Kathryn Bigelow clearly tries to use the city of Detroit as a synecdoche for America’s race relations. Her film begins with an animated prologue, detailing how the lure of factory jobs before WWI caused a great migration of African American labour to the industrial areas of the north, and eventually white flight to the suburbs left large swaths of major cities segregated. As her film opens, white police patrol the largely overcrowded and poor black portions of these urban centres, and the blatant institutional racism of this and other elements of American society cause widespread unrest.
These opening passages—after the awkward animated prologue—are masterful in showing how an American city can descend into chaos. Bigelow’s direction calls to mind the early portions of Polanski’s The Pianist, in showing how the unthinkably violent can come to seem so abjectly normal. We see a black congressman pleading with his constituents not to loot and riot. ‘This is your neighbourhood!’ he says, via megaphone. “I need you to keep it safe!’ The angry, earnest reply is, ‘Burn it down!’ Looking around, you see they kinda have a point.
Detroit introduces a large cast of characters. There’s a cop, played by Will Poulter, under censure for having shot a black man in the back, against orders. We meet the members of The Dramatics, an R&B group on the verge of a record deal whose big break is hampered by rioting. John Boyega plays a security guard who tries to befriend the national guardsman set up outside his grocery store. Anthony Mackie, from Bigelow’s The Hurt Locker, plays a Vietnam vet. Etc.
These characters all intersect in Detroit’s second act, which dramatises the harrowing, real-life incident at the Algiers Motel in 1967. Led by Poulter’s character, a cadre of police officers, spurred by sounds of gunfire, storm the motel and terrorise its guests. As they search for the source of the shots, the behaviour of the police officers grows steadily sadistic—the Milgram experiment brought to life—and Bigelow’s film pivots and becomes a gruesome, suspenseful horror film.
And, well, why shouldn’t it? What happened at the Algiers was horrific, and living through it probably felt a little like living through something Eli Roth would dream up. Bigelow continues the aesthetic of her two previous films, which employ an artless, shaky-cam, faux documentary point-and-shoot camera style. This makes one yearn for the days when Bigelow seemed to care that her movies not look like YouTube videos, but it also abrogates any sense that she is exploiting her subject matter. Nothing is amped-up for effect; there’s no mistaking this for torture porn. (Though, if you didn’t know better, you might think you’d wandered into a Paul Greengrass film.) It all plays as a journalistic reenactment.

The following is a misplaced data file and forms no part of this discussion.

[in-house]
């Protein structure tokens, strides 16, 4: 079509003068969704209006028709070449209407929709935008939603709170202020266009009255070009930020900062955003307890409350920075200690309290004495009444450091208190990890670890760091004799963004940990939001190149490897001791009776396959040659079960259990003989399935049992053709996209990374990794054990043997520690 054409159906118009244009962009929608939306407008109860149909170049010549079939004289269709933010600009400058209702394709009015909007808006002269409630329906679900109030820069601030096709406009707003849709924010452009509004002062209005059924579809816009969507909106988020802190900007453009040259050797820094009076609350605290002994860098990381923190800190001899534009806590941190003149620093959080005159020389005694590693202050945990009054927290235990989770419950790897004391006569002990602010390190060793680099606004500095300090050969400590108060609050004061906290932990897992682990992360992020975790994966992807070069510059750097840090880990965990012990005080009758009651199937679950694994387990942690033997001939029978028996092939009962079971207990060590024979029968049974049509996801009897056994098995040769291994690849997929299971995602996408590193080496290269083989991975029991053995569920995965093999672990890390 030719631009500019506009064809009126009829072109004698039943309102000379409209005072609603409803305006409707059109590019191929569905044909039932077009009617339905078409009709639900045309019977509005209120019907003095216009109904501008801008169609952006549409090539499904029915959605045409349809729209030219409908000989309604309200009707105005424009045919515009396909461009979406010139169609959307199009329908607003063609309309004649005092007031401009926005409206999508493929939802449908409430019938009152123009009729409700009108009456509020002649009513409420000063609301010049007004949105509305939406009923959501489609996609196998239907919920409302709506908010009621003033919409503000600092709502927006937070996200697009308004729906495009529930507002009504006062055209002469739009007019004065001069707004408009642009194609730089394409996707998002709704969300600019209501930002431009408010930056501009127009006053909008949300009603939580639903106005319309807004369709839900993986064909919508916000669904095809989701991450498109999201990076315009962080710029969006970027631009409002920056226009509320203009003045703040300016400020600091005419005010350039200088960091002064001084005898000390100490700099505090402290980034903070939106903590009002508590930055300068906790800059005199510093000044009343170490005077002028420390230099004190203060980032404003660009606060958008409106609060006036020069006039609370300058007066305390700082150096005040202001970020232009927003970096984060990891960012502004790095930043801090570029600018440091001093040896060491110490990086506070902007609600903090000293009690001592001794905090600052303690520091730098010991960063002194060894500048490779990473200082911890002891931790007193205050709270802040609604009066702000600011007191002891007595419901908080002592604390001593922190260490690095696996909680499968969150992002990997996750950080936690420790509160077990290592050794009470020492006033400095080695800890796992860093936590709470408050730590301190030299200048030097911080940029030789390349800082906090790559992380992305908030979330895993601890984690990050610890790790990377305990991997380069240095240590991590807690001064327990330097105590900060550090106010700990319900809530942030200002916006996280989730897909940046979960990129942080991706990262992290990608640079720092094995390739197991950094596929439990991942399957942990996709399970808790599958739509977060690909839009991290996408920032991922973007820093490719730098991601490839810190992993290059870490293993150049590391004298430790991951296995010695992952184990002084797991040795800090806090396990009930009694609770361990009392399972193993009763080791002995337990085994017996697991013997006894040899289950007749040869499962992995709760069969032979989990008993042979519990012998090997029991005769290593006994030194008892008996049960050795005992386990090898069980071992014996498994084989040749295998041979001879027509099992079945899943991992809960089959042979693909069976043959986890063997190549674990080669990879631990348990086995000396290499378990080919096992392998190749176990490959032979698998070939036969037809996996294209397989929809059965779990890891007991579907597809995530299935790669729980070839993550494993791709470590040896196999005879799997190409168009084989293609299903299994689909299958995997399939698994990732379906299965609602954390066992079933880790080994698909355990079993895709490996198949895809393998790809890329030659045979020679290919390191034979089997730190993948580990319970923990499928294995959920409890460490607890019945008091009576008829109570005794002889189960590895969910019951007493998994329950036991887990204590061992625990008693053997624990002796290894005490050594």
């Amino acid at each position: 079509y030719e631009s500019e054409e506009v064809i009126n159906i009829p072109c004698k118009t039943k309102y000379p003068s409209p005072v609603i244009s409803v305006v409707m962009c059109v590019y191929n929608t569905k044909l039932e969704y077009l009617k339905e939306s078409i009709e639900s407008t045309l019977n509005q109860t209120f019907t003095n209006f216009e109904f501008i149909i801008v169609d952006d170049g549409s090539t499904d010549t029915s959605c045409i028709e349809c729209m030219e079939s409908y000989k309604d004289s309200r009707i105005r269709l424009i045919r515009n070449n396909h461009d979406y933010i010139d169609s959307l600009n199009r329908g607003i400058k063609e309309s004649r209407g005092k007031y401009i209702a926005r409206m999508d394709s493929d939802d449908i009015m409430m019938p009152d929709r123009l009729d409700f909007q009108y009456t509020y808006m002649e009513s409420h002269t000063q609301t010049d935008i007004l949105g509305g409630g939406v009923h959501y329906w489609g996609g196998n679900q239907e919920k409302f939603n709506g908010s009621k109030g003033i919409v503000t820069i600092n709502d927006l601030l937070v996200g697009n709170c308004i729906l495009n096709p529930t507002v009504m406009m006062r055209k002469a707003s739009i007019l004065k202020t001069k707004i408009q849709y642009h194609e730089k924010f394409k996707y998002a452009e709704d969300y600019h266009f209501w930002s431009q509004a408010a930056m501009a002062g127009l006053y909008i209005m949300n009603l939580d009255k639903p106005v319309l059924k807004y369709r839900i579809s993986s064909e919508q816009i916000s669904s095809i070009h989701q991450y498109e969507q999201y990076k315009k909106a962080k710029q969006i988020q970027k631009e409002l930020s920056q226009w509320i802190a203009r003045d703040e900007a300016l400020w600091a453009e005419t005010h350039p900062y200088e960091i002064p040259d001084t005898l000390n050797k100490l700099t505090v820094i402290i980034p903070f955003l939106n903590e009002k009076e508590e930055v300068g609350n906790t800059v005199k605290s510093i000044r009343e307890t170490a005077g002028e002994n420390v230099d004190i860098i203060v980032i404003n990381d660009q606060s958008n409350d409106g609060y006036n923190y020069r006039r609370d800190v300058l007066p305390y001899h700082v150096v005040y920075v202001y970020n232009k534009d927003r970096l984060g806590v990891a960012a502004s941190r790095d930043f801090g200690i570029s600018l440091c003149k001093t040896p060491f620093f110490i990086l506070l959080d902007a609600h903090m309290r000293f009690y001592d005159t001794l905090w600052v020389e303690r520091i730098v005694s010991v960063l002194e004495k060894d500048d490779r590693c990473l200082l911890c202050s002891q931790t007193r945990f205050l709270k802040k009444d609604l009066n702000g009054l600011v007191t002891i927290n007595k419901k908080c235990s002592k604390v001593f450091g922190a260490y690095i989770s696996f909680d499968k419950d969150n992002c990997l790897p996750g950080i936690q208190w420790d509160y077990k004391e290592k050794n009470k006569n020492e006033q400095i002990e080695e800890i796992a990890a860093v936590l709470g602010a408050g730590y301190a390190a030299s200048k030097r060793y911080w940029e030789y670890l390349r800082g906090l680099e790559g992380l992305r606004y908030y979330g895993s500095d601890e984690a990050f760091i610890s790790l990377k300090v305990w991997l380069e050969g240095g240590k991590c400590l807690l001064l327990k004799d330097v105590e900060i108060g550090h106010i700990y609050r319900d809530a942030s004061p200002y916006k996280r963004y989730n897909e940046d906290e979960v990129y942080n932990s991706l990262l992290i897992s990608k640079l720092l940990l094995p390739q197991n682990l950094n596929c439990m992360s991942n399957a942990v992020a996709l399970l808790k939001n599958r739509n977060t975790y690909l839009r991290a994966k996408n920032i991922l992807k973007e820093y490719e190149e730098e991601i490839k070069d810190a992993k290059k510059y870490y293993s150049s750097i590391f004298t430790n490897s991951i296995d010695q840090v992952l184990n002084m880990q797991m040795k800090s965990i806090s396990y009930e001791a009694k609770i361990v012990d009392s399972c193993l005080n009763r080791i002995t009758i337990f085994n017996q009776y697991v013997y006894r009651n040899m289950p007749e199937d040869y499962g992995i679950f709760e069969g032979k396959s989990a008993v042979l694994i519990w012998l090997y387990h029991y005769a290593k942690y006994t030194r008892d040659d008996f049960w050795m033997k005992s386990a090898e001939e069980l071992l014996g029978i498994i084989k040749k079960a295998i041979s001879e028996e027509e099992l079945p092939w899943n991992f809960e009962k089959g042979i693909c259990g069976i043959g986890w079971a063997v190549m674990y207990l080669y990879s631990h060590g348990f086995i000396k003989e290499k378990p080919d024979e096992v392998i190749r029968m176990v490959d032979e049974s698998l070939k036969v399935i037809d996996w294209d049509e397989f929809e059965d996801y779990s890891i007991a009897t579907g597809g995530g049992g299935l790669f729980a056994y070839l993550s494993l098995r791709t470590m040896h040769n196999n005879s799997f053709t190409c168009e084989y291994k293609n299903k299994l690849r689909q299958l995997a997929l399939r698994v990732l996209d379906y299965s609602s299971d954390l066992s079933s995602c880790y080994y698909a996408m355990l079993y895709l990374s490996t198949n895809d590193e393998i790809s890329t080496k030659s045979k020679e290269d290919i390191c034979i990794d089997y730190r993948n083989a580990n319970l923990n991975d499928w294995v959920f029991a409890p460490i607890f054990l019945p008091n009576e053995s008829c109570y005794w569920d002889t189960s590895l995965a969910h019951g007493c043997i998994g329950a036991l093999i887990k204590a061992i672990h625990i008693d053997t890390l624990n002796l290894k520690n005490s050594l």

VERY MINOR SPOILERS
I found one thing quite curious about this sequence. What instigates the whole incident is one character, Carl, playing a prank with a harmless starter pistol. This causes the cops to bust in and torture the motel’s guests trying to find the source of what, from their point of view, was a very real threat. Pretty much everyone saw Carl with the starter pistol, but at no point in the evening’s increasingly displeasing events does anyone mention it to the officers. Why not? As Carl is the first one to die, there’s no more danger to him. It seems like information anyone would happily give up, given that the alternative could be, you know, dying.
END OF VERY MINOR SPOILERS
After the incident at the Algiers, Detroit lets all the air out of its tires in its miscalculated third act. Bigelow follows the trial of the police officers involved, but not to enough of a degree that we can feel the impact the verdict has on the community. She clearly tries to draw a comparison between the Detroit of 1967 and any of countless other American cities in the modern day, in which white police officers shoot and kill black citizens with seeming arbitrariness and impunity. And she does, to a certain degree. But the effect is more intellectual than stirring, which can only be a let down after the gut-punch of the second act.
I see Bigelow’s quandary. If she narrowed her expansive first and third acts, she may lose the context necessary to prevent her visceral second act from seeming exploitative—but it would offer a more focussed, pointed movie. If she had indulged a bit more, Detroit may have succeeded in being a more satisfying, more comprehensive treatise about Race in America. As it stands, the film is a bit of a dog’s dinner, feeling like a compromise culled from a much longer edit. The film’s most necessary, emotional moments get lost in an expositional miasma.
Follow G Clark on Twitter.